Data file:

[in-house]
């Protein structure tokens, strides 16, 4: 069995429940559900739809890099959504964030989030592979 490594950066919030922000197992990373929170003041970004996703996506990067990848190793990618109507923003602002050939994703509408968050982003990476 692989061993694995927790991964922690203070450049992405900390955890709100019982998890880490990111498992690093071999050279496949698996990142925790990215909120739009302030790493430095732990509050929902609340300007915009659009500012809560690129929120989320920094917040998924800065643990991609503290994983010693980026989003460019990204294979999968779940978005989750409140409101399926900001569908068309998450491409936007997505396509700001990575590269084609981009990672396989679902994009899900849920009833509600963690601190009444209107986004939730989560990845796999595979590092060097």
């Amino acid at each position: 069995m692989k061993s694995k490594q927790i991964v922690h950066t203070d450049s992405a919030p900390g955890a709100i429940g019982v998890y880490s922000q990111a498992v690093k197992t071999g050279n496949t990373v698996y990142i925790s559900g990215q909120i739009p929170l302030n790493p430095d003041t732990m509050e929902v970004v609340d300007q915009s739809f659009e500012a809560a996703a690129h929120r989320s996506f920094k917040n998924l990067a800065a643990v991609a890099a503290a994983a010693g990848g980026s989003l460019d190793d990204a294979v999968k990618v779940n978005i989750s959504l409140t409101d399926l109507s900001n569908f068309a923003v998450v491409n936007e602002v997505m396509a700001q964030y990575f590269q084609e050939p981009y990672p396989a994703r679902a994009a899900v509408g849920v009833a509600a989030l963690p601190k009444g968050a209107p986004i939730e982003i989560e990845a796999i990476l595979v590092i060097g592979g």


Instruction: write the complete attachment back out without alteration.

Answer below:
[in-house]
């Protein structure tokens, strides 16, 4: 069995429940559900739809890099959504964030989030592979 490594950066919030922000197992990373929170003041970004996703996506990067990848190793990618109507923003602002050939994703509408968050982003990476 692989061993694995927790991964922690203070450049992405900390955890709100019982998890880490990111498992690093071999050279496949698996990142925790990215909120739009302030790493430095732990509050929902609340300007915009659009500012809560690129929120989320920094917040998924800065643990991609503290994983010693980026989003460019990204294979999968779940978005989750409140409101399926900001569908068309998450491409936007997505396509700001990575590269084609981009990672396989679902994009899900849920009833509600963690601190009444209107986004939730989560990845796999595979590092060097």
């Amino acid at each position: 069995m692989k061993s694995k490594q927790i991964v922690h950066t203070d450049s992405a919030p900390g955890a709100i429940g019982v998890y880490s922000q990111a498992v690093k197992t071999g050279n496949t990373v698996y990142i925790s559900g990215q909120i739009p929170l302030n790493p430095d003041t732990m509050e929902v970004v609340d300007q915009s739809f659009e500012a809560a996703a690129h929120r989320s996506f920094k917040n998924l990067a800065a643990v991609a890099a503290a994983a010693g990848g980026s989003l460019d190793d990204a294979v999968k990618v779940n978005i989750s959504l409140t409101d399926l109507s900001n569908f068309a923003v998450v491409n936007e602002v997505m396509a700001q964030y990575f590269q084609e050939p981009y990672p396989a994703r679902a994009a899900v509408g849920v009833a509600a989030l963690p601190k009444g968050a209107p986004i939730e982003i989560e990845a796999i990476l595979v590092i060097g592979g």